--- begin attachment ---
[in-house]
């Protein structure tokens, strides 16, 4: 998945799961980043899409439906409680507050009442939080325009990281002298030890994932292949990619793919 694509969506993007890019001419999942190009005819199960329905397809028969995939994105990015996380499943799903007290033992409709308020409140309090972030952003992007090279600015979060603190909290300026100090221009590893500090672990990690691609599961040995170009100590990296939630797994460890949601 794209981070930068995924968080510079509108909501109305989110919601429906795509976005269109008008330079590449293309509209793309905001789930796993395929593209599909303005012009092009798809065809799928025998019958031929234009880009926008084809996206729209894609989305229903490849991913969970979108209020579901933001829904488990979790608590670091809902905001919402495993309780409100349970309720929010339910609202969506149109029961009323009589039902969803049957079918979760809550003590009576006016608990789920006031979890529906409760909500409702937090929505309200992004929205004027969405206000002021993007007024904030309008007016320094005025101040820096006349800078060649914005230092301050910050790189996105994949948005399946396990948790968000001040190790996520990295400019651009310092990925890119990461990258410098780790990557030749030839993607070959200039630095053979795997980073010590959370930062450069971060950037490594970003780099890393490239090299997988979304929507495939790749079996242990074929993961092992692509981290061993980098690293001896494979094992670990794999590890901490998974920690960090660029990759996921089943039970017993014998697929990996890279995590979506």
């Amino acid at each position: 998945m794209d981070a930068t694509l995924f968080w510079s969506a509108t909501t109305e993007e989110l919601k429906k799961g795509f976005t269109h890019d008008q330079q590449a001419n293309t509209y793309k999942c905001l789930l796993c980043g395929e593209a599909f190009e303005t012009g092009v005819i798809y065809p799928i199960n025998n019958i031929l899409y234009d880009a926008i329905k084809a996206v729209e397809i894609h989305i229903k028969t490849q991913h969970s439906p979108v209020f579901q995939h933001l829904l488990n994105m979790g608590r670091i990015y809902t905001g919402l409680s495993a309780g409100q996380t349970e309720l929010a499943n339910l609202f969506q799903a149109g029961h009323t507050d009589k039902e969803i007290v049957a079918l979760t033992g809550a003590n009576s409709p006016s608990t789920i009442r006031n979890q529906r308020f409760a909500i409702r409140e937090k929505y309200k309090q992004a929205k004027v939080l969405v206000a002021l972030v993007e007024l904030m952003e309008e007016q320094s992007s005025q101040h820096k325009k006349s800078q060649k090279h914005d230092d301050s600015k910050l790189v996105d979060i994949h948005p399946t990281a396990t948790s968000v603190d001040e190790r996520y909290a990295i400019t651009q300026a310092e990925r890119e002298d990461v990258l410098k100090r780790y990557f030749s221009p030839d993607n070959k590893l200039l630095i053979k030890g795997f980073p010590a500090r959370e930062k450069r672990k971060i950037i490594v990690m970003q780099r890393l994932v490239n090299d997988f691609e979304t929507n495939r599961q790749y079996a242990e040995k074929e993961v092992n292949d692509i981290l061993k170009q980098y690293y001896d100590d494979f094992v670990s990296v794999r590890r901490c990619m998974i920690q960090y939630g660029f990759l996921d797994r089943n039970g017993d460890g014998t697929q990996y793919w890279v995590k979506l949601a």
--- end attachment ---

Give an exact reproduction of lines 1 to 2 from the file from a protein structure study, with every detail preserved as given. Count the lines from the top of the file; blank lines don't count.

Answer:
[in-house]
């Protein structure tokens, strides 16, 4: 998945799961980043899409439906409680507050009442939080325009990281002298030890994932292949990619793919 694509969506993007890019001419999942190009005819199960329905397809028969995939994105990015996380499943799903007290033992409709308020409140309090972030952003992007090279600015979060603190909290300026100090221009590893500090672990990690691609599961040995170009100590990296939630797994460890949601 794209981070930068995924968080510079509108909501109305989110919601429906795509976005269109008008330079590449293309509209793309905001789930796993395929593209599909303005012009092009798809065809799928025998019958031929234009880009926008084809996206729209894609989305229903490849991913969970979108209020579901933001829904488990979790608590670091809902905001919402495993309780409100349970309720929010339910609202969506149109029961009323009589039902969803049957079918979760809550003590009576006016608990789920006031979890529906409760909500409702937090929505309200992004929205004027969405206000002021993007007024904030309008007016320094005025101040820096006349800078060649914005230092301050910050790189996105994949948005399946396990948790968000001040190790996520990295400019651009310092990925890119990461990258410098780790990557030749030839993607070959200039630095053979795997980073010590959370930062450069971060950037490594970003780099890393490239090299997988979304929507495939790749079996242990074929993961092992692509981290061993980098690293001896494979094992670990794999590890901490998974920690960090660029990759996921089943039970017993014998697929990996890279995590979506």